Dear Penny: My Nephew Broke His Promise to Buy My Home. Should I Evict Him?
I own two homes. I live in one. My second home is rented to my nephew, his wife and two kids. They are current on their rent. They have no lease. This home was meant to be my retirement money.
We had verbally agreed that they would buy the home in two years, as they were expecting a fairly large settlement. They spent the money and did not buy the house.
It was already a hardship for me, but I loved the idea of my nephew being able to raise his family there. Long story short, their credit is 591 and they are now not capable of buying.
I am now considering selling this home. I have $150,000 equity. The eviction process may take months. My credit is not good. I cannot refinance.
I am on Social Security Disability and unable to work. Can you please advise?
Dear House Poor,
If you want permission from me to give your nephew and his family the boot, done. Permission granted.
Your nephew didn’t hold up his side of your agreement. Without knowing the specifics of the situation, I’ll avoid casting too much judgment. Obviously, I’d feel a lot more sympathetic if he spent the settlement money on medical bills than I would if he spent it on Super Bowl tickets and a fancy new car.
But really, his reasons for not following through don’t matter here: You can’t afford to be helping anyone else if your retirement is contingent on the $150,000 of equity you have in this home.
Your first priority is to do whatever you can to secure your own retirement. If selling your home would improve your financial picture, by all means, do it. If generating rental income from the home instead of selling it would likely yield more money over time, consider that as well.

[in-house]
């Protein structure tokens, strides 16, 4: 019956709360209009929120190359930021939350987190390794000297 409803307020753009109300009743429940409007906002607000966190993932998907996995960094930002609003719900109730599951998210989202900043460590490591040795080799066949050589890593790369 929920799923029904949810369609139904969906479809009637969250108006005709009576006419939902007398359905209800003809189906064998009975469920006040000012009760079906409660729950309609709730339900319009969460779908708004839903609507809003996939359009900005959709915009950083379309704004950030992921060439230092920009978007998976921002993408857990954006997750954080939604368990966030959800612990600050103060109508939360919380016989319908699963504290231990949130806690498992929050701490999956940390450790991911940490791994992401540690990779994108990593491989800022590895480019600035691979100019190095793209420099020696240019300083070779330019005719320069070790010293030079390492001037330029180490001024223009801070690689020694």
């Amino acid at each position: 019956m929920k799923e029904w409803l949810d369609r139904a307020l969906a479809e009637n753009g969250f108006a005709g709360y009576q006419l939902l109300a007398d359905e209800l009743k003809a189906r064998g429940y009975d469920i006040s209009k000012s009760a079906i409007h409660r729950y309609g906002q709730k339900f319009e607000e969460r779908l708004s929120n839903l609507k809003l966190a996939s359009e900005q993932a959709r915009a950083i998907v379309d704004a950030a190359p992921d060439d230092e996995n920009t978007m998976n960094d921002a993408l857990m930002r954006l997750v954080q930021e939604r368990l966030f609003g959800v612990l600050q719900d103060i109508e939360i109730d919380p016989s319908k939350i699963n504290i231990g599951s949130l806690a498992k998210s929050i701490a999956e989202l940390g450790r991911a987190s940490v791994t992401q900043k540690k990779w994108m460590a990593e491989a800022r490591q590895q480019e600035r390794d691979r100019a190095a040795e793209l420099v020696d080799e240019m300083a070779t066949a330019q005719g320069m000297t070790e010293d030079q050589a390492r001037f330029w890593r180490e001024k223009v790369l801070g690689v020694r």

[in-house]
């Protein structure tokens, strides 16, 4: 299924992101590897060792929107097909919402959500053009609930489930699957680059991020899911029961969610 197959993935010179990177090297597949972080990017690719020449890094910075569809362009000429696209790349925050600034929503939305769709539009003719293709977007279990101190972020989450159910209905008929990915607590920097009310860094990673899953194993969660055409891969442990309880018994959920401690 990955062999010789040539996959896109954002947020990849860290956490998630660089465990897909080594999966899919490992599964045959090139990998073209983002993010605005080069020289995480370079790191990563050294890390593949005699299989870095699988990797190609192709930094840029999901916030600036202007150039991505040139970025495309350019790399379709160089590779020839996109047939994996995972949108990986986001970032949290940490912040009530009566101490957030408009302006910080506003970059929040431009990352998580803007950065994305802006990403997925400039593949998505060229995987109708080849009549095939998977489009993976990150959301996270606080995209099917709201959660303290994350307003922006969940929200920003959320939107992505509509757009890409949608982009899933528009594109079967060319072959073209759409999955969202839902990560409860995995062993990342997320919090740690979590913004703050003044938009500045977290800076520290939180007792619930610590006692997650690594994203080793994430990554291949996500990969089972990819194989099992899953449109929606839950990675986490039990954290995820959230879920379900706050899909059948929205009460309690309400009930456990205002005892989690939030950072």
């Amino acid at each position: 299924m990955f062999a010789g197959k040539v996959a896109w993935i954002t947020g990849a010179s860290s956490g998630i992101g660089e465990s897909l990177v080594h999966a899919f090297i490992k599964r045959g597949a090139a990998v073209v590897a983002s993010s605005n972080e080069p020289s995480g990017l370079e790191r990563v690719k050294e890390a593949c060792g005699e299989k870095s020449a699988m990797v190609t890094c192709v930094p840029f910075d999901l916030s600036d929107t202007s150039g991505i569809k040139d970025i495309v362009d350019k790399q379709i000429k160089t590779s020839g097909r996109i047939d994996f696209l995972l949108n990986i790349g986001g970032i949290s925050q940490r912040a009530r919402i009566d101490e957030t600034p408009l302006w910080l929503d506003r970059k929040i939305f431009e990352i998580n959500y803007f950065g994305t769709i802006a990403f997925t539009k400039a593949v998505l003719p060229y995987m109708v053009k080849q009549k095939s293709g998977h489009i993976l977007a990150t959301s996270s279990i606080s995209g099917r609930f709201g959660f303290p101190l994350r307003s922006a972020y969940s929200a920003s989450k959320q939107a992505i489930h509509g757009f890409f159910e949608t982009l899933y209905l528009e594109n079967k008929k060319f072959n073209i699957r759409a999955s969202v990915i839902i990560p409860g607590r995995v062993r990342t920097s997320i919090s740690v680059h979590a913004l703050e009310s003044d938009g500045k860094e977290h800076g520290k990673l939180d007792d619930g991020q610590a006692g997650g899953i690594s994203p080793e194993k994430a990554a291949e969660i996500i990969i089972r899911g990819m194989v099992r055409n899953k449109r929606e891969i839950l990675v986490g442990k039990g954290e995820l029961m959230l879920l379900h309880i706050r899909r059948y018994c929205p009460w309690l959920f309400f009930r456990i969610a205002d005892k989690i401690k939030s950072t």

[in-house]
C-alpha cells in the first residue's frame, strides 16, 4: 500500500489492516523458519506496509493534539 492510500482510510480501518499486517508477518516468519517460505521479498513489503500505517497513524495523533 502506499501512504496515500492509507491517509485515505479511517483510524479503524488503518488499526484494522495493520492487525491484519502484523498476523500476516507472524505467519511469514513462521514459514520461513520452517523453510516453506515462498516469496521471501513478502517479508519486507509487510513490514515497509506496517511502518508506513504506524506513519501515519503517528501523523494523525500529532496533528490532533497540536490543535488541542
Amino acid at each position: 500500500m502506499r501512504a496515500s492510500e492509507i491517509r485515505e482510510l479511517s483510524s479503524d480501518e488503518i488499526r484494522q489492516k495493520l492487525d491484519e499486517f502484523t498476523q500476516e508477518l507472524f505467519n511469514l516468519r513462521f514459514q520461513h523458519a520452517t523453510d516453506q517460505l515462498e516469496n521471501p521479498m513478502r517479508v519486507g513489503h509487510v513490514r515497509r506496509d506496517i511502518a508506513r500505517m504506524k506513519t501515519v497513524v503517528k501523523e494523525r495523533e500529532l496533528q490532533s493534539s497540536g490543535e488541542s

Regardless, you’ve got to squeeze as much cash as you can from this home. And it sounds like the only way you’ll do that is by finding a buyer or renter who isn’t your nephew.
Before we go any further, a disclaimer: Landlord/tenant law varies widely by state, so you should probably consult an attorney licensed in your state, particularly if you think eviction will be necessary.
But my non-lawyerly take is that everyone involved will probably benefit if you can avoid eviction proceedings. You’ll save money on court costs and attorney fees, and your nephew and his family avoid having an eviction record, which would make renting a lot harder.
Your best approach depends on where you and your nephew stand at this point. Are you still on decent terms, or is the relationship broken beyond repair?
If the relationship hasn’t completely soured, try talking with him about how you need to sell the place, and since he’s not in a position to buy, you need to work out a move-out date. If you can, try to be flexible and give him as much notice as possible so he can find another place to live — which could be difficult, given his credit challenges.
But if the relationship has gone south or you’re anticipating a fight, you need to talk to an attorney ASAP, especially since there’s no lease.
Regardless, be prepared for all the usual things that happen when you cut off support from a loved one: the excuses, the promises that are unlikely to ever come to fruition and the worst-case scenarios. Don’t be surprised if you hear that you are about to make him homeless.
You certainly don’t owe your nephew anything, but some landlords find it easier to bypass the courts and take the cash-for-keys approach, where they give the tenant cash to move out in order to avoid a long eviction process. Again, you’d want to consult with a lawyer first, but this may be an option if you’re worried that this could drag on for months.
Whatever you do, I hope you’ll put your own needs first here. You had an idyllic vision of your nephew raising his family there. Your nephew is the reason that won’t be happening. So move forward knowing that your No. 1 priority is a comfortable and secure retirement.
Robin Hartill is a senior editor at The Penny Hoarder and the voice behind Dear Penny. Send your tricky money questions to [email protected]